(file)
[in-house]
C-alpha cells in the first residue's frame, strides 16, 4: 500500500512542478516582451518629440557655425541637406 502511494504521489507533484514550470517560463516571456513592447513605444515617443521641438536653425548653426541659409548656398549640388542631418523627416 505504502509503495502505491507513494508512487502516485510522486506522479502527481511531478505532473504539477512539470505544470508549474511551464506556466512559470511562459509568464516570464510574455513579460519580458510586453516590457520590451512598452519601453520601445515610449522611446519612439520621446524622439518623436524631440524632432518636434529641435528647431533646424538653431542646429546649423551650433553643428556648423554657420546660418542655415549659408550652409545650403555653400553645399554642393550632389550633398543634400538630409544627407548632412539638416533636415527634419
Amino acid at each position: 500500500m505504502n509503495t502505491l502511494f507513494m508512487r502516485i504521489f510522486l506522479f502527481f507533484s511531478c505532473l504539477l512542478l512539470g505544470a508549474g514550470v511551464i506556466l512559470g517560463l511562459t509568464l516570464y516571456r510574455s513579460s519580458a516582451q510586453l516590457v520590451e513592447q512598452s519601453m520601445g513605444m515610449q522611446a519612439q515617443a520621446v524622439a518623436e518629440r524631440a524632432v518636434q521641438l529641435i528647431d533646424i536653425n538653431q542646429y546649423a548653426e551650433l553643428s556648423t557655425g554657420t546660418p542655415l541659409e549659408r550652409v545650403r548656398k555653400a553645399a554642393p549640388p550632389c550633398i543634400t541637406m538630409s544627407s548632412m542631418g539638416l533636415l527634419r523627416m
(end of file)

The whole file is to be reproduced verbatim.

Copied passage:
[in-house]
C-alpha cells in the first residue's frame, strides 16, 4: 500500500512542478516582451518629440557655425541637406 502511494504521489507533484514550470517560463516571456513592447513605444515617443521641438536653425548653426541659409548656398549640388542631418523627416 505504502509503495502505491507513494508512487502516485510522486506522479502527481511531478505532473504539477512539470505544470508549474511551464506556466512559470511562459509568464516570464510574455513579460519580458510586453516590457520590451512598452519601453520601445515610449522611446519612439520621446524622439518623436524631440524632432518636434529641435528647431533646424538653431542646429546649423551650433553643428556648423554657420546660418542655415549659408550652409545650403555653400553645399554642393550632389550633398543634400538630409544627407548632412539638416533636415527634419
Amino acid at each position: 500500500m505504502n509503495t502505491l502511494f507513494m508512487r502516485i504521489f510522486l506522479f502527481f507533484s511531478c505532473l504539477l512542478l512539470g505544470a508549474g514550470v511551464i506556466l512559470g517560463l511562459t509568464l516570464y516571456r510574455s513579460s519580458a516582451q510586453l516590457v520590451e513592447q512598452s519601453m520601445g513605444m515610449q522611446a519612439q515617443a520621446v524622439a518623436e518629440r524631440a524632432v518636434q521641438l529641435i528647431d533646424i536653425n538653431q542646429y546649423a548653426e551650433l553643428s556648423t557655425g554657420t546660418p542655415l541659409e549659408r550652409v545650403r548656398k555653400a553645399a554642393p549640388p550632389c550633398i543634400t541637406m538630409s544627407s548632412m542631418g539638416l533636415l527634419r523627416m